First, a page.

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Gas fires

(15 Posts)
VirtualPointyHat Mon 18-Aug-14 09:30:25

We have gas fired central heating which is increasingly expensive to run.

In winter we spend most of our time in the lounge which has a fireplace and capped gas outlet, but currently no fire,

How much would it cost to have a fire installed, and would it be more economical to run?


specialsubject Mon 18-Aug-14 10:56:03

don't know and NO!

gas fires look pretty but they are inefficient.

so why is your central heating so expensive, we ask? Old inefficient boiler? Clogged radiators? TRVs broken? Wrong tariff? Insufficient insulation?

MrsTaraPlumbing Mon 18-Aug-14 11:12:42

There was a study in Canada to investigate whether it was cheaper to heat your home from the gas fire or from central heating.
Conclusion - Central heating works out far cheaper.

There are other things to consider depending on budget and how much you want to invest.
1. If your boiler is old a new boiler can cut your running costs but could cost around £2k to install, perhaps more.
2. Newer radiators are more efficient than old - anything installed now will be better than rads dating pre 2000. It is to do with how much water is in them so replacing old rads can cut your heating bill.
3. Controlling your heating with a timer, thermostat and TRVs. Do not leave your heating on when you do not need it (when you are in bed or out).
4. Insulate your house.

MrsTaraPlumbing Mon 18-Aug-14 11:14:46

Also it is not just the cost of buying and installing a gas fire. Do not forget they should be serviced every year by a gas safe registered qualified engineer (and so should your boiler).
You might be paying arround £60-£75 for each appliance to be serviced - so by adding a gas fire you are adding to your annual maintenance costs.

minkah Mon 18-Aug-14 11:31:31

How much does it cost to replace a radiator? I'd like a new one in my bathroom, it must be at least twenty years old. Do new ones look different?!

MrsTaraPlumbing Mon 18-Aug-14 11:46:03

THere are loads of Rad manufacturers. We usually fit Stelrad but there are other good names too.
Have a look at the stelrad website and it will give you an idea of what rads can look like. There are 100s of different looks!
Get a local heating installer to give you a quote to supply and fit.

minkah Mon 18-Aug-14 12:14:43

You can get a radiator which is also a towel rail... Does it really heat the room, if it's draped in (potentially damp) towels?

Thanks for that link MrsT!

A radiator towel rail sounds very practical and cosy. My bathroom is quite small, so dual purpose is good!

MissMysticFalls Mon 18-Aug-14 12:18:15

OP were you the ones to pay to remove the gas fire and get the pipe capped? We're just moving to a house with radiators and a gas fire and want to remove the latter - can I ask how much it cost you?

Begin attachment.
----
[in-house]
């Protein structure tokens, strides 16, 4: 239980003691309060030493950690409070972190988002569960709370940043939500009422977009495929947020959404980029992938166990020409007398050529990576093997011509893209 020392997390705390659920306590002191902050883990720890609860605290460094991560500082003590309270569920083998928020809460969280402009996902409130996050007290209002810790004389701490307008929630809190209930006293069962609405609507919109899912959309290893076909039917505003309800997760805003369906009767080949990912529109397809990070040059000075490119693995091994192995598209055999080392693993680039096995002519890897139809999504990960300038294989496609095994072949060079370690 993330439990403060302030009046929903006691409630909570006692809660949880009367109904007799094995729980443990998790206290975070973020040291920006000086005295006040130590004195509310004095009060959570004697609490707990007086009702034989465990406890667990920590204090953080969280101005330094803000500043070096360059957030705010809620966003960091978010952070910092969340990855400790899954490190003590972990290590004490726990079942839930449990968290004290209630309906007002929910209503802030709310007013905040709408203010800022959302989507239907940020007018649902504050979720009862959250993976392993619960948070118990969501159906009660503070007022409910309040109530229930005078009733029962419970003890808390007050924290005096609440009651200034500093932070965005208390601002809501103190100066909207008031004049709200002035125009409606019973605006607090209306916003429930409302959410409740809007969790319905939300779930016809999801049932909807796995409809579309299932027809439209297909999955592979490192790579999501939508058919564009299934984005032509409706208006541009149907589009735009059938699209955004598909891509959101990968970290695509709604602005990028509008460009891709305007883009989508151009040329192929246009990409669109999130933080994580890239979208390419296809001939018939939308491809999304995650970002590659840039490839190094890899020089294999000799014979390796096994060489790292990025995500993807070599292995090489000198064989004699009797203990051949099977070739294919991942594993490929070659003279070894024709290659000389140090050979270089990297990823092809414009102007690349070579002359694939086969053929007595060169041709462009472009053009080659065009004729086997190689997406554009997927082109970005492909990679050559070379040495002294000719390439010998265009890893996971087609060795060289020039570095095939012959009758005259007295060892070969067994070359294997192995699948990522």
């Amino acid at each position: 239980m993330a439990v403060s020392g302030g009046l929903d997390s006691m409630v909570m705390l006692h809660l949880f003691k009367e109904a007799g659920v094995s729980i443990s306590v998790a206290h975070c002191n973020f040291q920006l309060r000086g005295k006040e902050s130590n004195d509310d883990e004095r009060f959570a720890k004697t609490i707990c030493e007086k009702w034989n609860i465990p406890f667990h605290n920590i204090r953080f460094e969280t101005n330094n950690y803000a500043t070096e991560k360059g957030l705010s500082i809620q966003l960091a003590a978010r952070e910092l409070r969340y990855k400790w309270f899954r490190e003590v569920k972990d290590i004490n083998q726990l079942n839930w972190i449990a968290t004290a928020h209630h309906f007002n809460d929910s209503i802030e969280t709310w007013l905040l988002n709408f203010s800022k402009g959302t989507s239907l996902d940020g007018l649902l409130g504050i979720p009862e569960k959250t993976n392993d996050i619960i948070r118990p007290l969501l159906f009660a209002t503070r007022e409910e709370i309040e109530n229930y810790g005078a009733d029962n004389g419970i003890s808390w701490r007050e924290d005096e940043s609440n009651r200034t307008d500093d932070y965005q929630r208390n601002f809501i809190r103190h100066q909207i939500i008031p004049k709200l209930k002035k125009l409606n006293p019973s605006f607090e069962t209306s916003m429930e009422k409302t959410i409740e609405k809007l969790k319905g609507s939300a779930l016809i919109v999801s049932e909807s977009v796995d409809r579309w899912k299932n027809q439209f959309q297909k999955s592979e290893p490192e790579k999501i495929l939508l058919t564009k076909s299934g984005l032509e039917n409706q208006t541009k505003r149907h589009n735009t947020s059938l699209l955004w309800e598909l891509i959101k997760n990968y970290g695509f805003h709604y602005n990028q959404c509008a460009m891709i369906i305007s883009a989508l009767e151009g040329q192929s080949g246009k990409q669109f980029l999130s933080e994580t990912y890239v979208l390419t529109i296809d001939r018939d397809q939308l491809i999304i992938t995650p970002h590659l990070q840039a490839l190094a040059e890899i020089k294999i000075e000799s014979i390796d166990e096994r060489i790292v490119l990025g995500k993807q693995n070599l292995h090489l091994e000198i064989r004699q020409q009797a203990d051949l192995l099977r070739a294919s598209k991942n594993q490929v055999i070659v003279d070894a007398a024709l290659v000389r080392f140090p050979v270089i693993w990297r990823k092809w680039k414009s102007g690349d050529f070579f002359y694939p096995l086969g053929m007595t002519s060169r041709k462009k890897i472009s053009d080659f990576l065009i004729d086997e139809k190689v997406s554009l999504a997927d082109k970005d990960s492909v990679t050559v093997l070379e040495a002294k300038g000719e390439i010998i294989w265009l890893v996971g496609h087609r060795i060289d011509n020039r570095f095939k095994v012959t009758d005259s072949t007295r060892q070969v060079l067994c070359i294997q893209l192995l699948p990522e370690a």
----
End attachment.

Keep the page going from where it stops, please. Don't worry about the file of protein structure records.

We used to have a gas fire in our flat but it was v v expensive to run.

ghostisonthecanvas Mon 18-Aug-14 12:23:51

I think if your boiler is over 12 years old it may be the problem. The money you would spend on a gas fire may be better invested in a more efficient central heating system. Saying that, glass fronted gas fires are efficient, the open flame one, not so much. Price of fire and installation will be variable but probably at least £800. I have found that open gas fires seem to overheat a room very quickly too, glass fronted ones seem to be the best option. Look at government schemes for heating and insulation. There is a lot of help out there.

VirtualPointyHat Mon 18-Aug-14 12:32:35

Miss - no it was like it when we moved in

I think the solution is new central heating system but will involve relocating the back boiler so £ £ £

Better get saving I suppose!

MrsTaraPlumbing Mon 18-Aug-14 13:01:10

Two subjects going on here.
Towel rail - they don't give off so much heat (generally)
You need to know the output of the towel rail and you want the biggest TR possible as it will give out less heat than a rad of that size.

Depends on your bathroom but I have seen small north facing ones where the rad had to go under the window so recommended to stick with normal rad because TR would not give off enough heat.

LadyKooKoo Mon 18-Aug-14 13:58:14

We had two gas fires in the house we bought last year. It was �50 to have them removed. One of them has been replaced by a log burner which was �2200 for the whole job. It heats the whole downstairs so downstairs rads are barely on. We also had new central heating (boiler, rads and pipes) which cost �2900. The loft insulation was also replaced free through British Gas (don't have to be a customer and it is not means tested). Our gas was with NPower when we moved in and we transfered to Scottish Power which took about six weeks. Our deal with them is up at the end of August so through price comparison we are transferring to First Utility. Our gas bills currently average out at �80 a month over the course of the year which is a whole lot less than the �450 I paid for six weeks when we moved into the house last March.

MissMysticFalls Mon 18-Aug-14 16:36:03

Thanks for the info on fire removal ladykookoo

minkah Mon 18-Aug-14 17:14:34

Thank you very much MrsT for that very useful info.

Sorry for being tangental, OP, to your thread!

VirtualPointyHat Mon 18-Aug-14 17:22:41

No worries Minkah

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